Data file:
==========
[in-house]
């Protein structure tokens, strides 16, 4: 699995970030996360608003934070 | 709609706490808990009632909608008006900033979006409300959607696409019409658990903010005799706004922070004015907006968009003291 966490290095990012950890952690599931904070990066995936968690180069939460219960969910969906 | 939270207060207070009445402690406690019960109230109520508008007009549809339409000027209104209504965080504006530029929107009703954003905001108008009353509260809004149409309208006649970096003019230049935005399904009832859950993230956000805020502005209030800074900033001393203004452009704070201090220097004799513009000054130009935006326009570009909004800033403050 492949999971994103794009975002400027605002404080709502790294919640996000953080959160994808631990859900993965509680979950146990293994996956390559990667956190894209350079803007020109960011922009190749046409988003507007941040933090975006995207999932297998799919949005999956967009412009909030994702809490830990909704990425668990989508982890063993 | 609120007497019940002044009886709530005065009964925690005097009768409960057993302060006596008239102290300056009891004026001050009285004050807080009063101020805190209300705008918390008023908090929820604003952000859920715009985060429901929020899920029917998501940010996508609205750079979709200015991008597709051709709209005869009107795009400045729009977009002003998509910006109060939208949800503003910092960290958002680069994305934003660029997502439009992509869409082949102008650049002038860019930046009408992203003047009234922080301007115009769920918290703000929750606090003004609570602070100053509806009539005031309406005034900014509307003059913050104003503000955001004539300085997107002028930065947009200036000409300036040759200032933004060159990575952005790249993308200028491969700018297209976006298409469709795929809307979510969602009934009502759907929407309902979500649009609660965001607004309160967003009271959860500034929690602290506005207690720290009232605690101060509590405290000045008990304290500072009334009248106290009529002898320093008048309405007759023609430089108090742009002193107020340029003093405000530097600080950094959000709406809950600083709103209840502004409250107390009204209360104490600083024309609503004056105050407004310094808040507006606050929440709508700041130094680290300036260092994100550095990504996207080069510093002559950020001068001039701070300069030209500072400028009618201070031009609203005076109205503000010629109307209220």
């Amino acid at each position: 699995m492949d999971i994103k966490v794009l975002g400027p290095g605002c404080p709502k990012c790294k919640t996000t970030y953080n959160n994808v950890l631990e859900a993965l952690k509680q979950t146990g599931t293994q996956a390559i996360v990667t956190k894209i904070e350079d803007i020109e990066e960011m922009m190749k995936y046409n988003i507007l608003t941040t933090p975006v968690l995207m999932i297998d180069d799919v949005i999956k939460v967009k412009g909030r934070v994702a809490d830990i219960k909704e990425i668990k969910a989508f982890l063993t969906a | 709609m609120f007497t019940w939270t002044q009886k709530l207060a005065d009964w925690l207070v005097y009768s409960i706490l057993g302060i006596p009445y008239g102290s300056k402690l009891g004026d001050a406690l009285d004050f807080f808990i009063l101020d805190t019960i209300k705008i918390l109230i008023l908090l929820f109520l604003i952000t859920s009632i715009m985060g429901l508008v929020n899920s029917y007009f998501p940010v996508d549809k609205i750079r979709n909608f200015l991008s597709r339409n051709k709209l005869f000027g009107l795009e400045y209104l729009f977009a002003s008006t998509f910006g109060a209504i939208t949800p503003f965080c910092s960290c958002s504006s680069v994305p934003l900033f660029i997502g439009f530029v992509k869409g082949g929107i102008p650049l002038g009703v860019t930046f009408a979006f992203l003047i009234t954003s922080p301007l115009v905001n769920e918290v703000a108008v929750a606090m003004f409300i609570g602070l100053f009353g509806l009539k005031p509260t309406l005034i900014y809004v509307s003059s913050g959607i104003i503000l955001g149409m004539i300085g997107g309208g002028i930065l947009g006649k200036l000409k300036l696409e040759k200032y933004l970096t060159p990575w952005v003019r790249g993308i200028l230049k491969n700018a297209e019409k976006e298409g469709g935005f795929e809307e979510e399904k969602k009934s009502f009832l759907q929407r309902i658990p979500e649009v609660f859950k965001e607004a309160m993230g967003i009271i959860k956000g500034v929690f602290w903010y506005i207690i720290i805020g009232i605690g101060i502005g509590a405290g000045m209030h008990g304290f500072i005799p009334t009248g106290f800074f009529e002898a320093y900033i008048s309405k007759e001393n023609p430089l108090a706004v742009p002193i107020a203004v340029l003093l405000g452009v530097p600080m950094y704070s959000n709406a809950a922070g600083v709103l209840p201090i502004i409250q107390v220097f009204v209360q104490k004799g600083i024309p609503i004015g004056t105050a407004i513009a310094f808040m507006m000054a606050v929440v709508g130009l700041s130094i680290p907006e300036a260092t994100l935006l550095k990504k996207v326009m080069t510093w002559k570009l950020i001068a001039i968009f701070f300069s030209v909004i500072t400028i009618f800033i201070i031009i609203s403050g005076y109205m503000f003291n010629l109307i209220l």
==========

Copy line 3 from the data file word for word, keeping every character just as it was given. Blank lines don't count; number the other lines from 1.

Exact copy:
């Amino acid at each position: 699995m492949d999971i994103k966490v794009l975002g400027p290095g605002c404080p709502k990012c790294k919640t996000t970030y953080n959160n994808v950890l631990e859900a993965l952690k509680q979950t146990g599931t293994q996956a390559i996360v990667t956190k894209i904070e350079d803007i020109e990066e960011m922009m190749k995936y046409n988003i507007l608003t941040t933090p975006v968690l995207m999932i297998d180069d799919v949005i999956k939460v967009k412009g909030r934070v994702a809490d830990i219960k909704e990425i668990k969910a989508f982890l063993t969906a | 709609m609120f007497t019940w939270t002044q009886k709530l207060a005065d009964w925690l207070v005097y009768s409960i706490l057993g302060i006596p009445y008239g102290s300056k402690l009891g004026d001050a406690l009285d004050f807080f808990i009063l101020d805190t019960i209300k705008i918390l109230i008023l908090l929820f109520l604003i952000t859920s009632i715009m985060g429901l508008v929020n899920s029917y007009f998501p940010v996508d549809k609205i750079r979709n909608f200015l991008s597709r339409n051709k709209l005869f000027g009107l795009e400045y209104l729009f977009a002003s008006t998509f910006g109060a209504i939208t949800p503003f965080c910092s960290c958002s504006s680069v994305p934003l900033f660029i997502g439009f530029v992509k869409g082949g929107i102008p650049l002038g009703v860019t930046f009408a979006f992203l003047i009234t954003s922080p301007l115009v905001n769920e918290v703000a108008v929750a606090m003004f409300i609570g602070l100053f009353g509806l009539k005031p509260t309406l005034i900014y809004v509307s003059s913050g959607i104003i503000l955001g149409m004539i300085g997107g309208g002028i930065l947009g006649k200036l000409k300036l696409e040759k200032y933004l970096t060159p990575w952005v003019r790249g993308i200028l230049k491969n700018a297209e019409k976006e298409g469709g935005f795929e809307e979510e399904k969602k009934s009502f009832l759907q929407r309902i658990p979500e649009v609660f859950k965001e607004a309160m993230g967003i009271i959860k956000g500034v929690f602290w903010y506005i207690i720290i805020g009232i605690g101060i502005g509590a405290g000045m209030h008990g304290f500072i005799p009334t009248g106290f800074f009529e002898a320093y900033i008048s309405k007759e001393n023609p430089l108090a706004v742009p002193i107020a203004v340029l003093l405000g452009v530097p600080m950094y704070s959000n709406a809950a922070g600083v709103l209840p201090i502004i409250q107390v220097f009204v209360q104490k004799g600083i024309p609503i004015g004056t105050a407004i513009a310094f808040m507006m000054a606050v929440v709508g130009l700041s130094i680290p907006e300036a260092t994100l935006l550095k990504k996207v326009m080069t510093w002559k570009l950020i001068a001039i968009f701070f300069s030209v909004i500072t400028i009618f800033i201070i031009i609203s403050g005076y109205m503000f003291n010629l109307i209220l």